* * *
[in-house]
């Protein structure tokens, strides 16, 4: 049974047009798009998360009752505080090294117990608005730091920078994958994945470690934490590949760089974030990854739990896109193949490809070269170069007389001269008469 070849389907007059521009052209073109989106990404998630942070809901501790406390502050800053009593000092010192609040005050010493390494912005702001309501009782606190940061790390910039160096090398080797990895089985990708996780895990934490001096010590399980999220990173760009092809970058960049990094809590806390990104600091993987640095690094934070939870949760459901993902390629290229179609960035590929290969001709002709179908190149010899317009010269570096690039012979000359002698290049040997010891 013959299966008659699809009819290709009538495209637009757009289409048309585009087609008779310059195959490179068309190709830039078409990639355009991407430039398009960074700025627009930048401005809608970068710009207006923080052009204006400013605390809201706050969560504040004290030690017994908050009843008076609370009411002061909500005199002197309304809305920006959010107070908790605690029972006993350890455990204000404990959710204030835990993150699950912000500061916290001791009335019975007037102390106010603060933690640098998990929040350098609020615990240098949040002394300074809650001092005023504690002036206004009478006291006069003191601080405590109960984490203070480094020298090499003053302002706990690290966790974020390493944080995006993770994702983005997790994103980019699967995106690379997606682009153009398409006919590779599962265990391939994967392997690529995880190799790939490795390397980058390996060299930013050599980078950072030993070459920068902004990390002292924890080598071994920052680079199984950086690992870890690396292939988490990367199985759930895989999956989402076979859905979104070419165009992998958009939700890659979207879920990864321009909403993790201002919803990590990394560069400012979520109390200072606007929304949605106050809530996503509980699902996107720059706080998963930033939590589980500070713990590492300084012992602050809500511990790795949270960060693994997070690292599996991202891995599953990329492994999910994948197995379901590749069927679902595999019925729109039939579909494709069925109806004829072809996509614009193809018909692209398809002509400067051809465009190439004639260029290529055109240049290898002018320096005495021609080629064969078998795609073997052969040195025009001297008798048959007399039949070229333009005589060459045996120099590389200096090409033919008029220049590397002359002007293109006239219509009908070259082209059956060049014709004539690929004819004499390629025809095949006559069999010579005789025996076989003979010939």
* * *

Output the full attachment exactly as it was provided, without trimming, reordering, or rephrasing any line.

[in-house]
């Protein structure tokens, strides 16, 4: 049974047009798009998360009752505080090294117990608005730091920078994958994945470690934490590949760089974030990854739990896109193949490809070269170069007389001269008469 070849389907007059521009052209073109989106990404998630942070809901501790406390502050800053009593000092010192609040005050010493390494912005702001309501009782606190940061790390910039160096090398080797990895089985990708996780895990934490001096010590399980999220990173760009092809970058960049990094809590806390990104600091993987640095690094934070939870949760459901993902390629290229179609960035590929290969001709002709179908190149010899317009010269570096690039012979000359002698290049040997010891 013959299966008659699809009819290709009538495209637009757009289409048309585009087609008779310059195959490179068309190709830039078409990639355009991407430039398009960074700025627009930048401005809608970068710009207006923080052009204006400013605390809201706050969560504040004290030690017994908050009843008076609370009411002061909500005199002197309304809305920006959010107070908790605690029972006993350890455990204000404990959710204030835990993150699950912000500061916290001791009335019975007037102390106010603060933690640098998990929040350098609020615990240098949040002394300074809650001092005023504690002036206004009478006291006069003191601080405590109960984490203070480094020298090499003053302002706990690290966790974020390493944080995006993770994702983005997790994103980019699967995106690379997606682009153009398409006919590779599962265990391939994967392997690529995880190799790939490795390397980058390996060299930013050599980078950072030993070459920068902004990390002292924890080598071994920052680079199984950086690992870890690396292939988490990367199985759930895989999956989402076979859905979104070419165009992998958009939700890659979207879920990864321009909403993790201002919803990590990394560069400012979520109390200072606007929304949605106050809530996503509980699902996107720059706080998963930033939590589980500070713990590492300084012992602050809500511990790795949270960060693994997070690292599996991202891995599953990329492994999910994948197995379901590749069927679902595999019925729109039939579909494709069925109806004829072809996509614009193809018909692209398809002509400067051809465009190439004639260029290529055109240049290898002018320096005495021609080629064969078998795609073997052969040195025009001297008798048959007399039949070229333009005589060459045996120099590389200096090409033919008029220049590397002359002007293109006239219509009908070259082209059956060049014709004539690929004819004499390629025809095949006559069999010579005789025996076989003979010939």